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Right sided heart thrombi may develop within the right heart chambers or they may be peripheral venous clots that, on their way to the lungs, accidentally lodge in a patent foramen ovale, tricuspid chordae or Chiari’s network. Type A thrombi have a worm-like shape and are extremely mobile.1 These pleomorphic thrombi are mainly localised to the right atrium, frequently move back and forth through the tricuspid orifice, and may cause cardiovascular collapse when entrapment occurs.2 Type B thrombi attach to the atrial or ventricle wall indicating that they are probably of local origin.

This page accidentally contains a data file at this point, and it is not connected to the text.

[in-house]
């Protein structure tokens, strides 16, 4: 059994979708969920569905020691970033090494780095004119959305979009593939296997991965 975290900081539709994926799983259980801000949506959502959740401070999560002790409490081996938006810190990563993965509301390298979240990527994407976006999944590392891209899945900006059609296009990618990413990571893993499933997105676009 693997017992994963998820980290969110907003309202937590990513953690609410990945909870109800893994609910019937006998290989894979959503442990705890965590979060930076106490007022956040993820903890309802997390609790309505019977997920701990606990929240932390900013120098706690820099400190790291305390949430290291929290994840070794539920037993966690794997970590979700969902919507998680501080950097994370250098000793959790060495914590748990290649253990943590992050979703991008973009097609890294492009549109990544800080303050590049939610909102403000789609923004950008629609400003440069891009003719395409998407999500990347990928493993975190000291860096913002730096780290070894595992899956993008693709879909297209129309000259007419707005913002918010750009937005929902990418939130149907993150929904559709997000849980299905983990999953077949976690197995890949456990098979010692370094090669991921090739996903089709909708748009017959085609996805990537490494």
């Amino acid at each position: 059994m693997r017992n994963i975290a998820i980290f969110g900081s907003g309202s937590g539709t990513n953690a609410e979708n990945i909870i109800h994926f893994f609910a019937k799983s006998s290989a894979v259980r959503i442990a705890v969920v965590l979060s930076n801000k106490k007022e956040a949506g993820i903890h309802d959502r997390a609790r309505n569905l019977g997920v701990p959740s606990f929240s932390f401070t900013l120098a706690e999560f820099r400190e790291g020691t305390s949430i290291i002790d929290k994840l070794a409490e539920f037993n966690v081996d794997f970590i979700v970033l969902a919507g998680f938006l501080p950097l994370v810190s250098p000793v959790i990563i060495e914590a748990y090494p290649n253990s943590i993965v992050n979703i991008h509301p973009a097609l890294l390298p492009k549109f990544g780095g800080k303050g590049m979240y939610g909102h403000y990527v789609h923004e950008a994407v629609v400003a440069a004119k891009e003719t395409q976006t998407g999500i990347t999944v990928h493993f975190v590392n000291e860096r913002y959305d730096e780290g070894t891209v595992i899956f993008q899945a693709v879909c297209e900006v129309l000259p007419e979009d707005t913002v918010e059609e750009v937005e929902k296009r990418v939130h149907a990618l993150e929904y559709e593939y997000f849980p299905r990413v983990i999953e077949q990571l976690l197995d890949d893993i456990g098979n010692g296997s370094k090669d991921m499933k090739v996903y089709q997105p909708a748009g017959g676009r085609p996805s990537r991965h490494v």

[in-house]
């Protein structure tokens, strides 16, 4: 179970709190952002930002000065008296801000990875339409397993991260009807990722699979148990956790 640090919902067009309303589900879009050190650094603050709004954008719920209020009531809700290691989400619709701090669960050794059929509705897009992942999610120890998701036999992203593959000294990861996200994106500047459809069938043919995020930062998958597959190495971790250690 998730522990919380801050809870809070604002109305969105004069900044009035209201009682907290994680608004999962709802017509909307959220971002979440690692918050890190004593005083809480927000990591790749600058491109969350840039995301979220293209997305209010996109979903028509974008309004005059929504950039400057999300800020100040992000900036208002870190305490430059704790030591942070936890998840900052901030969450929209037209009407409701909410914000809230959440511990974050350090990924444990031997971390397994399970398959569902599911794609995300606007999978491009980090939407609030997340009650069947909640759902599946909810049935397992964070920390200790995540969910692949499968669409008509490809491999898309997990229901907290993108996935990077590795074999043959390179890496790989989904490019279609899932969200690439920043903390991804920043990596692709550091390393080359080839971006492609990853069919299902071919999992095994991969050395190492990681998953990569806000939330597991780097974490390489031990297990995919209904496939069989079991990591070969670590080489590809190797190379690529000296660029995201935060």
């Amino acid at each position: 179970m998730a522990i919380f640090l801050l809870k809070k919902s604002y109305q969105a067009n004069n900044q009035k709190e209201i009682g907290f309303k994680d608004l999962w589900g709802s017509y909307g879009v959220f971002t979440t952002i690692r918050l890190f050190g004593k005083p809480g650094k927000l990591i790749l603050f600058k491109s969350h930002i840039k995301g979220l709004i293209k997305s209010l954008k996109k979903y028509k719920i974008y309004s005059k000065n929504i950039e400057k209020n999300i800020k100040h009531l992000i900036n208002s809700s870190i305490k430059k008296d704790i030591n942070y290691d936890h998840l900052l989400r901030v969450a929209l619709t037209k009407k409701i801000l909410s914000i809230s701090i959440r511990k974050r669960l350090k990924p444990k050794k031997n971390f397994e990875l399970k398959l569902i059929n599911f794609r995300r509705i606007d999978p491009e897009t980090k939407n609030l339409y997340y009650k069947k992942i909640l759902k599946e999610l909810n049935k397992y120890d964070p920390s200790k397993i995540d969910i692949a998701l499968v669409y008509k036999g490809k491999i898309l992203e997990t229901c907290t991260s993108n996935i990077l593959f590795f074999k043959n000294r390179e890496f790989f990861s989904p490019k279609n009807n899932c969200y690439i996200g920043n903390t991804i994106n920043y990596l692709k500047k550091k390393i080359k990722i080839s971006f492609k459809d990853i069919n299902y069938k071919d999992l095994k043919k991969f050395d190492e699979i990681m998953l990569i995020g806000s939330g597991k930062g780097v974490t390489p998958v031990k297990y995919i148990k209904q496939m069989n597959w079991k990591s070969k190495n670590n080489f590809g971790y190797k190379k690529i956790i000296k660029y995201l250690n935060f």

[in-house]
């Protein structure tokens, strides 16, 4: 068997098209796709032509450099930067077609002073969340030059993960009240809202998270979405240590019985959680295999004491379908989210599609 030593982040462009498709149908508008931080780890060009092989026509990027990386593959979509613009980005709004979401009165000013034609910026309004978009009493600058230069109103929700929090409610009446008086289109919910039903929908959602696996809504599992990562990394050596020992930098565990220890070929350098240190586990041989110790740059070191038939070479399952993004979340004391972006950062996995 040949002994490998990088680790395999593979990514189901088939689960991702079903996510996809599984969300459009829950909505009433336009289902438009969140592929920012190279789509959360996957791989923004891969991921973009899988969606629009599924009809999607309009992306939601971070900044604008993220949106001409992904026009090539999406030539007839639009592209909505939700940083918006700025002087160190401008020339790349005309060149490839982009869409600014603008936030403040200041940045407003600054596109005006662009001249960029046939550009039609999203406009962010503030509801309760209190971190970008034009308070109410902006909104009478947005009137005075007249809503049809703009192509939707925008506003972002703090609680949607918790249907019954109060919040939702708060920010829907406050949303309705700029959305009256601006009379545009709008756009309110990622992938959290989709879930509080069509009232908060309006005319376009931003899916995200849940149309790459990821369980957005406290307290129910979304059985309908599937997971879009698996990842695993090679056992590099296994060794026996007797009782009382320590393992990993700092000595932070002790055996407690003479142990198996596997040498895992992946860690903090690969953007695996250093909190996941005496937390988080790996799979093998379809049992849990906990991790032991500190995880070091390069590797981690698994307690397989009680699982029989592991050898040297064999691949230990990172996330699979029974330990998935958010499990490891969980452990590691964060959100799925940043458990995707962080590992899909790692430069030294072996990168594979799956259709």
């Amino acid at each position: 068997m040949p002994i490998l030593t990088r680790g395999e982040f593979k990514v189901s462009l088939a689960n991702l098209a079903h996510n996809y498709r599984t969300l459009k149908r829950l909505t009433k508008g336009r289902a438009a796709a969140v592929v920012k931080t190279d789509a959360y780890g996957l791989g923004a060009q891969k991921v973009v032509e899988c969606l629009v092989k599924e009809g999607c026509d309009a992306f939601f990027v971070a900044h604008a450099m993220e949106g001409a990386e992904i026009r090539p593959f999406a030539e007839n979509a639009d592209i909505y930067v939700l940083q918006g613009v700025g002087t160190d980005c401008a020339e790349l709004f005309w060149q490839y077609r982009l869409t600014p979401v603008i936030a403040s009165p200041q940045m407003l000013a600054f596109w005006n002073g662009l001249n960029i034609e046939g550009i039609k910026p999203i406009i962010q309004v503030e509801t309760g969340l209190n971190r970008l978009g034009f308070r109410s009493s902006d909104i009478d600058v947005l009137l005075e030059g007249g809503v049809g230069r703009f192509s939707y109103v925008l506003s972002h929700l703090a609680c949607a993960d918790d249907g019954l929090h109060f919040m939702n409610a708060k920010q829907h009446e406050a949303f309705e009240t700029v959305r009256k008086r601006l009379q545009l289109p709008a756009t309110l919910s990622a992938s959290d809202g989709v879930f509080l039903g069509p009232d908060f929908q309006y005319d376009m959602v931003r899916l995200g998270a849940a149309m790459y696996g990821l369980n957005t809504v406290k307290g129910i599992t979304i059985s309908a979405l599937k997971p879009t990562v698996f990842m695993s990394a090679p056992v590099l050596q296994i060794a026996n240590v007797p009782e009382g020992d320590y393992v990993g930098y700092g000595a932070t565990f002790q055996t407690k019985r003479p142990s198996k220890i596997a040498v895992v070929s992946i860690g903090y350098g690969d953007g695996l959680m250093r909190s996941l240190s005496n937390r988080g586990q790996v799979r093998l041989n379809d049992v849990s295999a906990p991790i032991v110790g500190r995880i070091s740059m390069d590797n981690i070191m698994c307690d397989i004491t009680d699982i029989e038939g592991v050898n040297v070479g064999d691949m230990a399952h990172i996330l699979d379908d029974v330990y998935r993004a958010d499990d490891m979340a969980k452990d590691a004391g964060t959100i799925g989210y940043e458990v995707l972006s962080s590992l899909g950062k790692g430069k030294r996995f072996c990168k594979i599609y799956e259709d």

Right sided deep vein thrombosis evolved three days after left heart catheterisation in a 27 year old woman with severe peripartum cardiomyopathy (ejection fraction < 30%). Acute orthopnoea four days later with severe hypotension (80/40 mm Hg) and tachycardia (132 beats/min) necessitating mechanical ventilation was highly suggestive of massive pulmonary embolism. Abdominal ultrasonography revealed a …
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